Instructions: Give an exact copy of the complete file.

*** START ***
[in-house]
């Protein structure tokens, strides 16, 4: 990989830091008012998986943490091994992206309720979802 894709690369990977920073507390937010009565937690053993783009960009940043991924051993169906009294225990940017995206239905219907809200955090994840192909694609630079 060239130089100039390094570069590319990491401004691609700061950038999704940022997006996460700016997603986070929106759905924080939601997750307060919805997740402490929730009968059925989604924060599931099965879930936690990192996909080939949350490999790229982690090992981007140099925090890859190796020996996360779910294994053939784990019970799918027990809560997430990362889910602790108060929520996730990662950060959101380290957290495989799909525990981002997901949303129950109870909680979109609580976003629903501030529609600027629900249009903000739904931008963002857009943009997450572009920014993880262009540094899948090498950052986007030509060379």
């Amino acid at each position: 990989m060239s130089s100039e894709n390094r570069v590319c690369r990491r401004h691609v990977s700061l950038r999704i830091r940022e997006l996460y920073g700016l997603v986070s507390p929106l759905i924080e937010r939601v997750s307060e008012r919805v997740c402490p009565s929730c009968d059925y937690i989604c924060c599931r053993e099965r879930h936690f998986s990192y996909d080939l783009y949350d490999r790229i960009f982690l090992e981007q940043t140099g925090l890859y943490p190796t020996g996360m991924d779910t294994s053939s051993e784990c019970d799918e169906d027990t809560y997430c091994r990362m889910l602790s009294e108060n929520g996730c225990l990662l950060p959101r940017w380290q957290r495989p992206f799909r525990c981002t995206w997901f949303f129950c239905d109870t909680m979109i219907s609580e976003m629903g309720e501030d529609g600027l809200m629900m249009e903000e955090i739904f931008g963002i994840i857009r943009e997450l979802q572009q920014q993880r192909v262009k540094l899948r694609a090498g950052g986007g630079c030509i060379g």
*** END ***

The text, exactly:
[in-house]
């Protein structure tokens, strides 16, 4: 990989830091008012998986943490091994992206309720979802 894709690369990977920073507390937010009565937690053993783009960009940043991924051993169906009294225990940017995206239905219907809200955090994840192909694609630079 060239130089100039390094570069590319990491401004691609700061950038999704940022997006996460700016997603986070929106759905924080939601997750307060919805997740402490929730009968059925989604924060599931099965879930936690990192996909080939949350490999790229982690090992981007140099925090890859190796020996996360779910294994053939784990019970799918027990809560997430990362889910602790108060929520996730990662950060959101380290957290495989799909525990981002997901949303129950109870909680979109609580976003629903501030529609600027629900249009903000739904931008963002857009943009997450572009920014993880262009540094899948090498950052986007030509060379």
């Amino acid at each position: 990989m060239s130089s100039e894709n390094r570069v590319c690369r990491r401004h691609v990977s700061l950038r999704i830091r940022e997006l996460y920073g700016l997603v986070s507390p929106l759905i924080e937010r939601v997750s307060e008012r919805v997740c402490p009565s929730c009968d059925y937690i989604c924060c599931r053993e099965r879930h936690f998986s990192y996909d080939l783009y949350d490999r790229i960009f982690l090992e981007q940043t140099g925090l890859y943490p190796t020996g996360m991924d779910t294994s053939s051993e784990c019970d799918e169906d027990t809560y997430c091994r990362m889910l602790s009294e108060n929520g996730c225990l990662l950060p959101r940017w380290q957290r495989p992206f799909r525990c981002t995206w997901f949303f129950c239905d109870t909680m979109i219907s609580e976003m629903g309720e501030d529609g600027l809200m629900m249009e903000e955090i739904f931008g963002i994840i857009r943009e997450l979802q572009q920014q993880r192909v262009k540094l899948r694609a090498g950052g986007g630079c030509i060379g």